An abstract is a concise single paragraph summary of completed work or work in progress, of about 200 to 300 words. It should contain a brief account of what was done and why, the method employed, results obtained and conclusion reached. An abstract should stand on its own, and not refer to any other part of the paper such as figure or table. It should focus on summarizing results\, with background information limited to a sentence or two; if absolutely necessary. What is reported in the abstract must be consistent with what is reported in the thesis. Correct spelling, clear sentences and phrases and proper reporting of quantities (correct units and significant figure) are very essential. Abstract is usually written in a single line space.
B). BODY OF THE REPORT/ MAIN PART
i. Introduction: According Ikemefuna (2016), the introduction gives an overview of the intended research. It provides the necessary background or context for the research problem, identifies influences or debates to engage with, but avoiding straying into a long exposition of specific sources. The introduction should establish solid and convincing framework for the research. It should be noted that for undergraduate and postgraduate thesis, the whole of the chapter one is called the INTRODUCTION with various sub-headings as mentioned below. The introduction generally has this format
1.1 Background to the study (usually 2 pages)
1.2 Statement of the research problem (establishing the gaps to show there is a problem to solve)
1.3 The research Objectives (developed from the problem) it is usually between 3-5
1.4 The research questions/Hypothesis- (questions/predictions from the problem/objectives of the study) and it usually the same number with objectives.
1.5 Rationale and significance of the research (indicating why it is worth doing, who benefits from the study)
1.6. Scope of the Study (it is about the limitation or the research covering area e.g Unilorin students).
1.7 Definition of key concepts (i.e explanation of the key variables as used in the study).
ii. Literature Review: Some authors present the material included here as a separate section under its own heading (as it is shown here), while others present it as part of a longer INTRODUCTION section. In either case, the review of the related literature describes and analyzes the published studies that are directly related to, and/or have some relevance to, the topic and research questions at hand. Related literature should be integrated with, and weaved into, the material in this section and not be simply cataloged. Again at the undergraduate and many postgraduate thesis, whole CHAPTER TWO is called LITERATURE REVIEW and in most cases sub-divided into 3-4 depends on the institution. It often has the following sub-heading:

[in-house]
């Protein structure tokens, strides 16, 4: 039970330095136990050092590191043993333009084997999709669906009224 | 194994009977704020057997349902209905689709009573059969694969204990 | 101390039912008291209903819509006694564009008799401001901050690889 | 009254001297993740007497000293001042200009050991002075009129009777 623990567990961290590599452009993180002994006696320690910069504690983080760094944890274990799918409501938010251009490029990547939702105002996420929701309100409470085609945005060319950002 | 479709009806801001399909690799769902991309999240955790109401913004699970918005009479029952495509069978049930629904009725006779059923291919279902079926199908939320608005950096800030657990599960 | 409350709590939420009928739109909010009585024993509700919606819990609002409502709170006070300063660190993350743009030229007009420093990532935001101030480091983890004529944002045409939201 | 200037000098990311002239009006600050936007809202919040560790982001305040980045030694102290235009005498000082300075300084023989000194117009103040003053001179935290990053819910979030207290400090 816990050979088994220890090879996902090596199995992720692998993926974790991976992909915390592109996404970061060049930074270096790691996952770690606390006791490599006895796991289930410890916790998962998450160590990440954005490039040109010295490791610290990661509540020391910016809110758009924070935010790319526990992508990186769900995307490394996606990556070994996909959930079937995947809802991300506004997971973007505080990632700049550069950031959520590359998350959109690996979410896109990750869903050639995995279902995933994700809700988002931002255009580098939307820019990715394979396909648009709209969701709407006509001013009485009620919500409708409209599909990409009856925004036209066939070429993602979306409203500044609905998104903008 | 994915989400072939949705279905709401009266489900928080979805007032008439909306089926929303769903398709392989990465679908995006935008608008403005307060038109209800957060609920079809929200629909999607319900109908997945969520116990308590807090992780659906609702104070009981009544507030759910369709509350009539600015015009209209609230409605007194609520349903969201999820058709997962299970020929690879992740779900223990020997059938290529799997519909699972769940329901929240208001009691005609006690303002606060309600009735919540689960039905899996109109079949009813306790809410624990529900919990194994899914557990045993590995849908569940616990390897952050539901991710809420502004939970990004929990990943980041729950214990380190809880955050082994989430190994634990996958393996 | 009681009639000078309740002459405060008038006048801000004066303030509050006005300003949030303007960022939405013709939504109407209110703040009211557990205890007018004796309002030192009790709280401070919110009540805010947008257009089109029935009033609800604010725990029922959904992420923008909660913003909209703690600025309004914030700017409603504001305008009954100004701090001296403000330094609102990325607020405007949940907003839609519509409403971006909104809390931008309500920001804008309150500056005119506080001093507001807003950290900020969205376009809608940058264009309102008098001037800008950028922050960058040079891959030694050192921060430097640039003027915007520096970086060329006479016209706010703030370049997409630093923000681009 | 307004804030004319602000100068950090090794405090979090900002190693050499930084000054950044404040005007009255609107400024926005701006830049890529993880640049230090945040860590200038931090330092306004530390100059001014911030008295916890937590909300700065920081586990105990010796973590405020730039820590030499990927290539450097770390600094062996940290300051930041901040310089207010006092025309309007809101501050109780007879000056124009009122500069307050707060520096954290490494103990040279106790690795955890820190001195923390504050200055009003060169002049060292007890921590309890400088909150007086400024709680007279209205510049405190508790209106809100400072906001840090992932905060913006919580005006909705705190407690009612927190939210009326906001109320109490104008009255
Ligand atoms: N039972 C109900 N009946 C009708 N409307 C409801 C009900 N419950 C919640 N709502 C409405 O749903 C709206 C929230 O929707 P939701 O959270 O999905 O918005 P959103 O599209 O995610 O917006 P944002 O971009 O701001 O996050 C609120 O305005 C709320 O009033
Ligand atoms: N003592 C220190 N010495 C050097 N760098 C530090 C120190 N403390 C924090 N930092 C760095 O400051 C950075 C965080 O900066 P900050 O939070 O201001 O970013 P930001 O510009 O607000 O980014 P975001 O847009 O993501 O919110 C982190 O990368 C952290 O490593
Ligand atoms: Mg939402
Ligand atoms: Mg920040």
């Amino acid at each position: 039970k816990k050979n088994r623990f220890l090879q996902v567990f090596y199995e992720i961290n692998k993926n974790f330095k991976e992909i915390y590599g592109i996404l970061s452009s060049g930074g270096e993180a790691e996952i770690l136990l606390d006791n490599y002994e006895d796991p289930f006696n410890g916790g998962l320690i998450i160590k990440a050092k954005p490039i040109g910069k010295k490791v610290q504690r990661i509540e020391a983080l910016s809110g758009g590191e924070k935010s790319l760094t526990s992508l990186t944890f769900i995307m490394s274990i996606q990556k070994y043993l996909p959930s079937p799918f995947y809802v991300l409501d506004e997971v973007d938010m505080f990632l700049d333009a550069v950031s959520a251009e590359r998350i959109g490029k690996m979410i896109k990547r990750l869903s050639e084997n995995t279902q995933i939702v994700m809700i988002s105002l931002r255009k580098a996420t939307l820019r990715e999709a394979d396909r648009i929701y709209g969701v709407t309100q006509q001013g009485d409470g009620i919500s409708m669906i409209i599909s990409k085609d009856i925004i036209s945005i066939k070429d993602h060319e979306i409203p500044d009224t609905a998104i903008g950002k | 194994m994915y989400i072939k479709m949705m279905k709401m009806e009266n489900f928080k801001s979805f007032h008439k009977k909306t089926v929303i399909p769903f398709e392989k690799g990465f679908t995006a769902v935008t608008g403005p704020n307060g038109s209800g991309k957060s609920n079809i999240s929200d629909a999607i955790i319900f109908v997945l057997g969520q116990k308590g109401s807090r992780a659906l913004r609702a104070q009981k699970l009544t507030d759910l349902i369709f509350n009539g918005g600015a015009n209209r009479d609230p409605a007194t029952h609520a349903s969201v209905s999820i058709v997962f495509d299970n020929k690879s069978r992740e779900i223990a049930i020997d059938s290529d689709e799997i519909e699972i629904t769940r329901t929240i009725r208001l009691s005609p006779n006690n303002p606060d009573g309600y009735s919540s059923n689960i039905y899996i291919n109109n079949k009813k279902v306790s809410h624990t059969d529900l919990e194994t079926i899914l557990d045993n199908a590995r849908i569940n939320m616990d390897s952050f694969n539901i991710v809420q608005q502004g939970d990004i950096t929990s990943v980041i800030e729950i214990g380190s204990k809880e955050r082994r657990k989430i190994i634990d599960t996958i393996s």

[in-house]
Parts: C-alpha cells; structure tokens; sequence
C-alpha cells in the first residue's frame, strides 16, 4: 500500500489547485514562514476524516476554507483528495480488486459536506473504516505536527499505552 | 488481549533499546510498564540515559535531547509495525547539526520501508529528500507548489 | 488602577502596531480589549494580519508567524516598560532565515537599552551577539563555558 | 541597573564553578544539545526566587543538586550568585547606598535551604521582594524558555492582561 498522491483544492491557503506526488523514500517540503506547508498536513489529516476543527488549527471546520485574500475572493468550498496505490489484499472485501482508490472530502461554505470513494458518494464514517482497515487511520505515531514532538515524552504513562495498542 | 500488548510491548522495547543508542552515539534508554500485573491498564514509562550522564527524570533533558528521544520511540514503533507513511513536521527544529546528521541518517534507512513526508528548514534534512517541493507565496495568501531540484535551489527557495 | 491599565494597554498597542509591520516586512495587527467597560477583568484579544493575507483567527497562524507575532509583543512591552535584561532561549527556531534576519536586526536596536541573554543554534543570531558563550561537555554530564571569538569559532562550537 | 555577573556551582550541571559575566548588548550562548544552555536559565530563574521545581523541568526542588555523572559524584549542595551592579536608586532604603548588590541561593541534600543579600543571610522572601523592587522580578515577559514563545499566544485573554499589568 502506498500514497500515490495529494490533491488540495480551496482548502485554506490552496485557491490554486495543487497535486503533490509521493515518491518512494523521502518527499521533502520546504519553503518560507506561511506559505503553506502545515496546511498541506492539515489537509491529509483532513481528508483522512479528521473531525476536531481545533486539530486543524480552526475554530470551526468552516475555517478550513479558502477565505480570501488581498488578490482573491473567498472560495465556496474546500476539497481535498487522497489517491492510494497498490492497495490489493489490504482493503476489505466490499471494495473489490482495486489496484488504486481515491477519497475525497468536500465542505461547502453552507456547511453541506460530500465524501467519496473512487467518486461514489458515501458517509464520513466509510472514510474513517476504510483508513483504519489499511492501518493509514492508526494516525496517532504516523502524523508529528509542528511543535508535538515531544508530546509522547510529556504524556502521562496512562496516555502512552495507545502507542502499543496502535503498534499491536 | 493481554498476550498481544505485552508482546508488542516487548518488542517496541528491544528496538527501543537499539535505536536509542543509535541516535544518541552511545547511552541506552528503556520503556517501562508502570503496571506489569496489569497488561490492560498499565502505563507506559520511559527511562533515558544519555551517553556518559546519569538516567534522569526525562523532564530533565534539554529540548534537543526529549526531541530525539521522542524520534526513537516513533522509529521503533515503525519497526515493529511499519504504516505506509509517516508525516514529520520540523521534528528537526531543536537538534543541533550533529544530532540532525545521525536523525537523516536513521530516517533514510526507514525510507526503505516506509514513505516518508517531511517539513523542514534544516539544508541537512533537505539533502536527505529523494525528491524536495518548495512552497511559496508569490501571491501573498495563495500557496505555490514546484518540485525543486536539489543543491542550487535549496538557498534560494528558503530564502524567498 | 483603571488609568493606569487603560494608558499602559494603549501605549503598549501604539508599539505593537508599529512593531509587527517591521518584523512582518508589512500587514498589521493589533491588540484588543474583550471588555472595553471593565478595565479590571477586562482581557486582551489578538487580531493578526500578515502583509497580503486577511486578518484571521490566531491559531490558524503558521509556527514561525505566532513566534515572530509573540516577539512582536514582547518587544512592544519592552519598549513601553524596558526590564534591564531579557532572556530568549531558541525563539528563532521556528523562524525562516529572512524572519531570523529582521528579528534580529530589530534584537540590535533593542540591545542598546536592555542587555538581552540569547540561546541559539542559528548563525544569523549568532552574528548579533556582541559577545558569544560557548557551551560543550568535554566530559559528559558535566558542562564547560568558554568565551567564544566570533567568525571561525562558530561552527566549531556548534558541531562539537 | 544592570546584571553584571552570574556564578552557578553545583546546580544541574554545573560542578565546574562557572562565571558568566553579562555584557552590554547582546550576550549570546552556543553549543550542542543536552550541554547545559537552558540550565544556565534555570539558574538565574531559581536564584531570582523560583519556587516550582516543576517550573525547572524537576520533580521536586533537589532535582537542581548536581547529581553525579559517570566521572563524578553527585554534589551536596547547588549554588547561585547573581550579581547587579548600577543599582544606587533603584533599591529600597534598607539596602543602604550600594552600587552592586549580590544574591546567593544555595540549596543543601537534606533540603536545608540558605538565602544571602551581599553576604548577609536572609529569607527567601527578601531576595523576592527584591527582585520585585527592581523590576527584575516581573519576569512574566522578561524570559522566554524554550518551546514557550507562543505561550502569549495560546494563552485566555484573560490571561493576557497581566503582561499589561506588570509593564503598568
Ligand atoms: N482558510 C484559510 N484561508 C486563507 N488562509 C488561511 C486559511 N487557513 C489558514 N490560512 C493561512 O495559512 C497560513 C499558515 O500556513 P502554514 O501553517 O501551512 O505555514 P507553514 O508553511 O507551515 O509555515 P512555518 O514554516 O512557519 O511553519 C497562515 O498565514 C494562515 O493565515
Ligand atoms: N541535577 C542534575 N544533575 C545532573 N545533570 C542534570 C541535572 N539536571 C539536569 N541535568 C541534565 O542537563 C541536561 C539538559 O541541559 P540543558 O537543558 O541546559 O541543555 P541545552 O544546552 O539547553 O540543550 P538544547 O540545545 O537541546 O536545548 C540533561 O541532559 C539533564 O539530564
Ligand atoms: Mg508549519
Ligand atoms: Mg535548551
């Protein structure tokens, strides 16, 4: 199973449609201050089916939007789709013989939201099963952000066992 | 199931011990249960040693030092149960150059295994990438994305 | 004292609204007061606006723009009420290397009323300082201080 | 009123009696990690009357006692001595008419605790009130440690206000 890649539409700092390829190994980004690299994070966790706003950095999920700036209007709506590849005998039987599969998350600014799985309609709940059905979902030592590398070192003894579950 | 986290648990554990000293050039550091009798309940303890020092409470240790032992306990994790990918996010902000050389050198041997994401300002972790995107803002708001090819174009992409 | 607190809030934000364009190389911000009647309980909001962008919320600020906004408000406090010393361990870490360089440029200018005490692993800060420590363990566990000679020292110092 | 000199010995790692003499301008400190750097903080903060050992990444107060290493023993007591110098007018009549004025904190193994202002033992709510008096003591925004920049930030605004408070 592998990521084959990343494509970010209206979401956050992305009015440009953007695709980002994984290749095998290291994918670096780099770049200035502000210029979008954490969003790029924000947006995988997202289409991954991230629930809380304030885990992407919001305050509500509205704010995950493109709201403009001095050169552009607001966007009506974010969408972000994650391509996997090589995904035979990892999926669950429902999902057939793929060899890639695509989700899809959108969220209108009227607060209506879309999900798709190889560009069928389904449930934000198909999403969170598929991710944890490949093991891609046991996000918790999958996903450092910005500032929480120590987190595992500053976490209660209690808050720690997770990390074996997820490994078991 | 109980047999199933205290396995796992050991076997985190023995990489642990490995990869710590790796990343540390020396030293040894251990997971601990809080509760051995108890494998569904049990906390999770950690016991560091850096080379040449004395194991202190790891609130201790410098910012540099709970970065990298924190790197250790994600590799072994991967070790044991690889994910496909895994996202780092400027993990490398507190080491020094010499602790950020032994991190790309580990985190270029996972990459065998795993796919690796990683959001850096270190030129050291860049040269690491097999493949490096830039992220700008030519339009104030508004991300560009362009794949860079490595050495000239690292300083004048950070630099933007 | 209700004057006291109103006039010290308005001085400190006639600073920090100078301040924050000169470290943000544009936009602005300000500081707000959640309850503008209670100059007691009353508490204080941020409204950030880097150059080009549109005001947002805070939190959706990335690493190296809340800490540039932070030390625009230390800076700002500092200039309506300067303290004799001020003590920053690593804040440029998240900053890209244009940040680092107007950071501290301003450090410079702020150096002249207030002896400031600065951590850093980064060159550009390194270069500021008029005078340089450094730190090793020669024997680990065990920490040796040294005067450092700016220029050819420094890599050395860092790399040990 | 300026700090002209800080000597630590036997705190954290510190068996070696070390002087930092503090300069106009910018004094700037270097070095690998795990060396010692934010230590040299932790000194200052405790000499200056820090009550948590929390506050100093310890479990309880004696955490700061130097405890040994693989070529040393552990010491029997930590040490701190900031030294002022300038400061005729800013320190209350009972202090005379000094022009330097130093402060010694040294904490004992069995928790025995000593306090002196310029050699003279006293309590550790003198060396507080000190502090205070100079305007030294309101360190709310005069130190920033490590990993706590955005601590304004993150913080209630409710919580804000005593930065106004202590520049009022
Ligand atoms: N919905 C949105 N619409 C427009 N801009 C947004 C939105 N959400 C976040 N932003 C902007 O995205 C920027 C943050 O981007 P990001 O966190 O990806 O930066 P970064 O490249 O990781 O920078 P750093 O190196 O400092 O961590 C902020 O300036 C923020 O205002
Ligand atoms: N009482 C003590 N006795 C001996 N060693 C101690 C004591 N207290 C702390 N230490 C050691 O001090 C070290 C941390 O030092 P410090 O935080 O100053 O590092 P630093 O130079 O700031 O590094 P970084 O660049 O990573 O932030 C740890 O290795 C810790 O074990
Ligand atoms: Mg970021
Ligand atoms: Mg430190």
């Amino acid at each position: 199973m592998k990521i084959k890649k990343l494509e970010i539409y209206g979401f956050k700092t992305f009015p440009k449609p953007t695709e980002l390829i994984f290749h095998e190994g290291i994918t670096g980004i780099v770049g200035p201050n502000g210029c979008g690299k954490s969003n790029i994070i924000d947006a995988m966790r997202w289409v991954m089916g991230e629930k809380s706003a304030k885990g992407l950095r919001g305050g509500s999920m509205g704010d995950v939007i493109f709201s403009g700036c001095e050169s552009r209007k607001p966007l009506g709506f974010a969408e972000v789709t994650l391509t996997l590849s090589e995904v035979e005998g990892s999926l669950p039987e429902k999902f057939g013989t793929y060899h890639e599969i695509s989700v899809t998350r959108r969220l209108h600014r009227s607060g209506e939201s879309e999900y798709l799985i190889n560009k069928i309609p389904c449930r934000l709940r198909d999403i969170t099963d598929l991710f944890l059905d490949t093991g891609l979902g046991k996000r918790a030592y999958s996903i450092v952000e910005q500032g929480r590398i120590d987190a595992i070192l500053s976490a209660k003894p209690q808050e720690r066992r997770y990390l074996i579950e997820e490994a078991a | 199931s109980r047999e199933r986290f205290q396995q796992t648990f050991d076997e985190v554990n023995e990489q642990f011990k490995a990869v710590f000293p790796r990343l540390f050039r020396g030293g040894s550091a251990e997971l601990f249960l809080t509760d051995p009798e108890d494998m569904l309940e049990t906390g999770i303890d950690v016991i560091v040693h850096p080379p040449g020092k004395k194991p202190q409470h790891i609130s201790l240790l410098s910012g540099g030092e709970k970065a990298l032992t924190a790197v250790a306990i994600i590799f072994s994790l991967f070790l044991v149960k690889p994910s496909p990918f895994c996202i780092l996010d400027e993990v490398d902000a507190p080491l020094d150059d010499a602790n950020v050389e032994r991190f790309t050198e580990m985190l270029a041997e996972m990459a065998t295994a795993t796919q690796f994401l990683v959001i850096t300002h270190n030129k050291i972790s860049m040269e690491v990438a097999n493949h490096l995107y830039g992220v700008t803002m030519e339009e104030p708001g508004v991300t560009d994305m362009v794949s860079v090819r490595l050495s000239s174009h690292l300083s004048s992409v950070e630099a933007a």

2.1 Conceptual Review: This offers definitions and meaning of major variables in the topic and other related scholarly point of view related to the
focus of the study. E.g
2.1.1 Meaning of Social Media
2.1.2 History of Social Media
2.1.3 Forms of Social Media etc
2.2 Empirical Studies/Review: This includes the review of research by earlier researchers that is related to the current study. i.e review of what earlier researchers have done in the area of your problem in terms of topic, name of the researcher(s), year of the study, objectives, theories used, methodology used, findings/conclusion, recommendations and what the empirical work offer the current study. Note: two or more empirical studies is fine but some supervisor may demand for 10 and above. Empirical studies format usually take this form.
2.2.0 Empirical Studies
2.2.1 Factors influencing online shopping…
2.2.2 Website Credibility and Online shopping experience of …
2.3 Theoretical Framework: This sub-head introduces the theory(ies) that are relevant at explaining the research problem. Often two theories are common. The theories explain the problem in relation to other related variables and current circumstance. Theories like Agenda Setting, Uses and Gratification, Source Credibility are often used in media researches.
Wong (2016) highlighted the functions and pit falls to be avoided in literature review. The functions include:
i. Ensures that one is not “reinventing the wheel”
ii. Acknowledging those who have laid the groundwork for the research
iii. Demonstrates ones knowledge of the research problem.
iv. Allows for critical evaluation of relevant literature information
v. Provides theoretical framework upon which the conceptual framework for the
Study may be developed.
vi. Indicates the potential of the proposed study for contributing significantly to
Existing knowledge (by resolving an important theoretical issue or filling a major
gap in the literature).
The pitfalls to be avoided are:
i. Lack of organization and structure
ii. Lack of focus and coherence
iii. Being repetitive and verbose
iv. Failure to cite influential papers